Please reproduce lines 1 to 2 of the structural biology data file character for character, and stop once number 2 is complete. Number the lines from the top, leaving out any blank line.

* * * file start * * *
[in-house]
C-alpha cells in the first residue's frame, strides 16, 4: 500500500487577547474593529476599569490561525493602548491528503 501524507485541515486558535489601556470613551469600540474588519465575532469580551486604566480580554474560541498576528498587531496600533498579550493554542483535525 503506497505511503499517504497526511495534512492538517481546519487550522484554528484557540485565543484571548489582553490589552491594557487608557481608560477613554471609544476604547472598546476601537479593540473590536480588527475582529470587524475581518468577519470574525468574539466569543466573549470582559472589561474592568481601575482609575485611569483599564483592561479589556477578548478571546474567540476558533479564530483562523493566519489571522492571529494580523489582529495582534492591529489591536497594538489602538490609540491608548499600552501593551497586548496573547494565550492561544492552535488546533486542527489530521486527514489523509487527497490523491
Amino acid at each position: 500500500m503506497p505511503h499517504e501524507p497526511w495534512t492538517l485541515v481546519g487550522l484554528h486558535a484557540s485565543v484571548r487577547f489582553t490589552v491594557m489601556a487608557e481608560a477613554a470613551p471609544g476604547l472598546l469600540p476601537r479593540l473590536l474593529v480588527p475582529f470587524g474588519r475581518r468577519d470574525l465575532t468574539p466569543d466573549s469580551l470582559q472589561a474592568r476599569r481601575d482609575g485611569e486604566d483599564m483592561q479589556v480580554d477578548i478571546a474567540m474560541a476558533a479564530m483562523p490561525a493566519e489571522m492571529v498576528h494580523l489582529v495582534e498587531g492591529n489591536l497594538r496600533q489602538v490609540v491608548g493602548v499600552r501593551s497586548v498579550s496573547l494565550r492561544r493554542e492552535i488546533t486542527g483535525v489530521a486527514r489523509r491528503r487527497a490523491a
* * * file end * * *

[in-house]
C-alpha cells in the first residue's frame, strides 16, 4: 500500500487577547474593529476599569490561525493602548491528503 501524507485541515486558535489601556470613551469600540474588519465575532469580551486604566480580554474560541498576528498587531496600533498579550493554542483535525 503506497505511503499517504497526511495534512492538517481546519487550522484554528484557540485565543484571548489582553490589552491594557487608557481608560477613554471609544476604547472598546476601537479593540473590536480588527475582529470587524475581518468577519470574525468574539466569543466573549470582559472589561474592568481601575482609575485611569483599564483592561479589556477578548478571546474567540476558533479564530483562523493566519489571522492571529494580523489582529495582534492591529489591536497594538489602538490609540491608548499600552501593551497586548496573547494565550492561544492552535488546533486542527489530521486527514489523509487527497490523491